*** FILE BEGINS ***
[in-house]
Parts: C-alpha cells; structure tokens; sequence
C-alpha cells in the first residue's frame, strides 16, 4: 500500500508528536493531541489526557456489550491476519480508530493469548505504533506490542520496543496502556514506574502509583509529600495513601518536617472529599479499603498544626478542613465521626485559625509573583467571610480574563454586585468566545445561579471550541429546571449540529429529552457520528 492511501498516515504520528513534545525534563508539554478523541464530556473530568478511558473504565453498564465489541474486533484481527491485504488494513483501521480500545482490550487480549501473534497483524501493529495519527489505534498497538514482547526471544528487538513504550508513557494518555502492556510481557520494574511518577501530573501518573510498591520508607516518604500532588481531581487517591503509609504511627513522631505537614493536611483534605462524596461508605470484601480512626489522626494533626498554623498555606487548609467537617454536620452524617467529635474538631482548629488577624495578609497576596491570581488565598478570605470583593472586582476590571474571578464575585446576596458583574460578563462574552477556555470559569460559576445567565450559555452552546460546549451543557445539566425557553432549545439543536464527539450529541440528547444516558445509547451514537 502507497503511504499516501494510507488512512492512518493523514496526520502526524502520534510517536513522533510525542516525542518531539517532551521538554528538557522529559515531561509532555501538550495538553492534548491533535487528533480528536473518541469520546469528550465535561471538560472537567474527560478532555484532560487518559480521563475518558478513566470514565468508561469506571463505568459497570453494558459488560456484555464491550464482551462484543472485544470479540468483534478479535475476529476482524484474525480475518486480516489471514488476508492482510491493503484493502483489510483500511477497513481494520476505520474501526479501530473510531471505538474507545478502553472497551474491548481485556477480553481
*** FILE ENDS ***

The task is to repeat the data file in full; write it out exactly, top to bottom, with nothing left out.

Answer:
[in-house]
Parts: C-alpha cells; structure tokens; sequence
C-alpha cells in the first residue's frame, strides 16, 4: 500500500508528536493531541489526557456489550491476519480508530493469548505504533506490542520496543496502556514506574502509583509529600495513601518536617472529599479499603498544626478542613465521626485559625509573583467571610480574563454586585468566545445561579471550541429546571449540529429529552457520528 492511501498516515504520528513534545525534563508539554478523541464530556473530568478511558473504565453498564465489541474486533484481527491485504488494513483501521480500545482490550487480549501473534497483524501493529495519527489505534498497538514482547526471544528487538513504550508513557494518555502492556510481557520494574511518577501530573501518573510498591520508607516518604500532588481531581487517591503509609504511627513522631505537614493536611483534605462524596461508605470484601480512626489522626494533626498554623498555606487548609467537617454536620452524617467529635474538631482548629488577624495578609497576596491570581488565598478570605470583593472586582476590571474571578464575585446576596458583574460578563462574552477556555470559569460559576445567565450559555452552546460546549451543557445539566425557553432549545439543536464527539450529541440528547444516558445509547451514537 502507497503511504499516501494510507488512512492512518493523514496526520502526524502520534510517536513522533510525542516525542518531539517532551521538554528538557522529559515531561509532555501538550495538553492534548491533535487528533480528536473518541469520546469528550465535561471538560472537567474527560478532555484532560487518559480521563475518558478513566470514565468508561469506571463505568459497570453494558459488560456484555464491550464482551462484543472485544470479540468483534478479535475476529476482524484474525480475518486480516489471514488476508492482510491493503484493502483489510483500511477497513481494520476505520474501526479501530473510531471505538474507545478502553472497551474491548481485556477480553481